Halfway through the longest NFL regular season in history, Los Angeles Chargers fans must feel like they’ve already lived through two miniseasons: the one where their team had an .800 winning percentage and one of the NFL’s most effective quarterbacks, and the one where they played .250 football with Justin Herbert in the midst of a sophomore slump.
Right now, it’s all a wash: The Chargers are 5-4, currently in position for a wild-card spot — and per FiveThirtyEight’s Elo predictions, they have a 63 percent chance to make the playoffs. Moreover, Herbert’s passing stats across this season are eerily similar to last season’s. His completion rate, touchdown rate, interception rate, average yards per attempt, passer rating and Total Quarterback Rating are all nearly identical to his AP Offensive Rookie of the Year campaign — he even has the exact same longest completion so far.
But as similar as they are, most of Herbert’s passing stats are slightly down from 2020. Los Angeles didn’t bring in Brandon Staley to replace fired head coach Anthony Lynn and hire offensive coordinator Joe Lombardi this offseason to help its new franchise quarterback play worse — but that’s what’s happening, at an accelerating rate.
Why? Well, for starters, Herbert isn’t getting much help.
The Chargers rank 23rd in pass-block win rate, according to ESPN’s Stats & Information Group, and 16th in Pro Football Focus’s pass-blocking grades. And while receivers Keenan Allen and Mike Williams are the best pass-catching duo in the game according to Allen, 4.2 percent of Herbert’s pass attempts have been dropped this year. That’s the ninth-highest rate in the league. But not all drops are equally egregious, and the Chargers’ hands have been even worse than the raw drop rate makes it seem.
Pro Football Focus’s grades assign weight to drops based on how easy the catch appears to be — and Williams’s drop grade is a miserable 39.0, ranked 97th among 103 qualifying receivers. Allen isn’t much better; his 62.1 drop grade is ranked 70th. No. 3 wideout Jaylen Guyton is just ahead of Williams, ranked 95th with a 43.8. Add in tight end Jared Cook’s 58.7 and four of Herbert’s top five targets are letting a lot of on-target passes hit the turf.
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But not all of Herbert’s passes have been on target.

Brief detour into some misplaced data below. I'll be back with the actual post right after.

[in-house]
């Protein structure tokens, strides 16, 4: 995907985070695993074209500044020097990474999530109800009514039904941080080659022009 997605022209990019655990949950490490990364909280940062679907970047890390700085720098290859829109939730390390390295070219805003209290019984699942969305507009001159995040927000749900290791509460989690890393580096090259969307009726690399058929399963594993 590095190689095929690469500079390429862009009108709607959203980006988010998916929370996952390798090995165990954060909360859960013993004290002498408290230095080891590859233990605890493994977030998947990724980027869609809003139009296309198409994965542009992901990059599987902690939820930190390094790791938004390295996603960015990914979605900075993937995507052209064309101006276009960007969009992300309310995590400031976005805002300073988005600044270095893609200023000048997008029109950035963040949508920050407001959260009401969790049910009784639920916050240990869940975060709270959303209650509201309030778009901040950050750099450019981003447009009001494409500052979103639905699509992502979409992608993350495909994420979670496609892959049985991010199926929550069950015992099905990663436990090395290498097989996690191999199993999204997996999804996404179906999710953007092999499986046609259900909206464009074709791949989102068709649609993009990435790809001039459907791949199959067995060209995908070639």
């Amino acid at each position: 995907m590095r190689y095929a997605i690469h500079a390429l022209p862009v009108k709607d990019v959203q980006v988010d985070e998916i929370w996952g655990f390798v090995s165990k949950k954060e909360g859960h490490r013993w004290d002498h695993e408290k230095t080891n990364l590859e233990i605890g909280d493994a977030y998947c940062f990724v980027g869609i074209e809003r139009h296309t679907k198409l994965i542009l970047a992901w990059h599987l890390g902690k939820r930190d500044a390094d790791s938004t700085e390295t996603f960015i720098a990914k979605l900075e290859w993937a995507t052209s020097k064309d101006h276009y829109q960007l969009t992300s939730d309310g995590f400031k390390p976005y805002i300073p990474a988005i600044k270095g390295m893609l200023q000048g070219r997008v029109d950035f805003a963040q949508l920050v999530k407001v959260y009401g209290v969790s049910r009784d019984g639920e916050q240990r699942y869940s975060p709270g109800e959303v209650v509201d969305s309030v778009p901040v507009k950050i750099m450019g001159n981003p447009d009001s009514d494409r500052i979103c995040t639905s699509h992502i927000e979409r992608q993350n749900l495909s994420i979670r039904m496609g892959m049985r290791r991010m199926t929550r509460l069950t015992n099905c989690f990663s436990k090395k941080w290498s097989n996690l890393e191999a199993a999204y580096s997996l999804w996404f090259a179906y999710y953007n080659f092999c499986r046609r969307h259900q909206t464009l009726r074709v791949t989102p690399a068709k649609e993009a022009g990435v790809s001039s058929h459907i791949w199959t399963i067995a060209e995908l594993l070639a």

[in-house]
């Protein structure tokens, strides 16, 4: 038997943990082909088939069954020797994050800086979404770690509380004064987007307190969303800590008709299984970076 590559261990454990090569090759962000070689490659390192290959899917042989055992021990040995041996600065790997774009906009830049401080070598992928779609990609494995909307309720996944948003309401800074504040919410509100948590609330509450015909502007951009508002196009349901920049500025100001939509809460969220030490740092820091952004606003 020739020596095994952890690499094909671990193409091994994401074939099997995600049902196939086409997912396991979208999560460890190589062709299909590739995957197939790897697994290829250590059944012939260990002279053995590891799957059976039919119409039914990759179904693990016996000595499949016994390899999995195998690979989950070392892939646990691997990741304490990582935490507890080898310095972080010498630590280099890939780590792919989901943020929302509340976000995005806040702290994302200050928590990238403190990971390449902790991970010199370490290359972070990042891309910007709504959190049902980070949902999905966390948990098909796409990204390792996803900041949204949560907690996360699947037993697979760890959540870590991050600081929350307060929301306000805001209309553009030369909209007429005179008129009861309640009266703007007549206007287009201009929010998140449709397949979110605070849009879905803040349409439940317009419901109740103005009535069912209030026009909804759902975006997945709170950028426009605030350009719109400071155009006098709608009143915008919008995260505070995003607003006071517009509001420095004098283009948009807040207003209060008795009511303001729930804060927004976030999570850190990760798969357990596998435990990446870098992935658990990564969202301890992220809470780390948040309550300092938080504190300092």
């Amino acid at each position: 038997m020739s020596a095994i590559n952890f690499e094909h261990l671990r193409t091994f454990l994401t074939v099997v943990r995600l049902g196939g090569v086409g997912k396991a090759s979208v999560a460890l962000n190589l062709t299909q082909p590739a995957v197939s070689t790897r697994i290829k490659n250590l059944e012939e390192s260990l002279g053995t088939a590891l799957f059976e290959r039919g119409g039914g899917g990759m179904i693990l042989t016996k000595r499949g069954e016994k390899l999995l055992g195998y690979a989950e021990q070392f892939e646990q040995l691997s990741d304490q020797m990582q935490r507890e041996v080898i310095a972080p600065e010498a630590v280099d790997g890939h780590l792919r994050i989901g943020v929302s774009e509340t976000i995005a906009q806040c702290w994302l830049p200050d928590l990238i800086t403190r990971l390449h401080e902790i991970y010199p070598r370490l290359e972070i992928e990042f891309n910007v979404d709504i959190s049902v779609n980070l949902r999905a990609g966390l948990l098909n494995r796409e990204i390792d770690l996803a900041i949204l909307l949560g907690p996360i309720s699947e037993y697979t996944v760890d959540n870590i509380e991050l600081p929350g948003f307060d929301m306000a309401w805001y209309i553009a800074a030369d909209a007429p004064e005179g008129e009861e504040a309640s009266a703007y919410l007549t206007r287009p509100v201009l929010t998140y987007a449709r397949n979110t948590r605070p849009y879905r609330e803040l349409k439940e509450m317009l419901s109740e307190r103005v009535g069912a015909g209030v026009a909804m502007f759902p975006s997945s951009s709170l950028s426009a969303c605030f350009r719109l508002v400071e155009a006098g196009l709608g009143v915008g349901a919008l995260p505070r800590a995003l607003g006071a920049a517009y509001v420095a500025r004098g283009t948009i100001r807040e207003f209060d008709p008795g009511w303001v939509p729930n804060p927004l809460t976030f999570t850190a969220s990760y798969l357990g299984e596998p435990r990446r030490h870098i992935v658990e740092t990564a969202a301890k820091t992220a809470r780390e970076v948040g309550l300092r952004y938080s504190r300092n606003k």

Through L.A.’s big Week 5 win over the Cleveland Browns, Herbert’s rate of off-target passes was an 11th-best 13.6 percent; since then, that rate has been 15.7 percent, just 23rd in the league. His adjusted completion rate (which doesn’t count throwaways or any of his receivers’ drops) was 72.4 percent through Week 5 but is 68.0 percent since. That doesn’t sound like much of a dip, but which throws were off-target mattered a lot: His expected points added (EPA) per dropback fell from 0.25 to -0.01. He went from doing as much as any quarterback save Matthew Stafford to put his team in position to score to doing less than the likes of Geno Smith and Trevor Siemian.
The turning point was the Chargers’ 34-6 humbling at the hands of the Baltimore Ravens in Week 6, when Ravens defensive coordinator Wink Martindale used the illusion of pressure to keep Herbert off-balance. “Yeah, it was a lot of looks that we didn’t see on film and stuff they constructed for us,” Herbert said after the game. “They did a great job at disguising their looks, bringing pressure from one way and hiding from another. It was looks they hadn’t shown all season and stuff that you know we have to be better at to adjust to during the game.”
It makes sense that forcing a second-year quarterback to diagnose different pressures, both pre- and post-snap, would make his accuracy on high-leverage downs suffer. But something Martindale said about Herbert before the game might offer a key for the Chargers’ recovery: Herbert is “one of those guys who could throw a strawberry through a battleship.”
Through Week 5, Herbert ranked fifth in the league in Total QBR and second in EPA per dropback. But he ranked only 16th in average yards per attempt and 23rd in air yards per attempt. So even when he was completing many important throws, he wasn’t hitting many deep ones. Looking at Herbert’s passing heat maps from 2020 and 2021, we can see he’s throwing more horizontally and less vertically:
Why is a passer with strawberry-through-a-battleship-level arm talent averaging just 7.22 air yards per attempt this season — ranked 29th, below the likes of Sam Darnold and Davis Mills?
Answering that question may be the key for Herbert and L.A. to start a third miniseason in this longest of years — and get the Chargers in better position for the playoffs.
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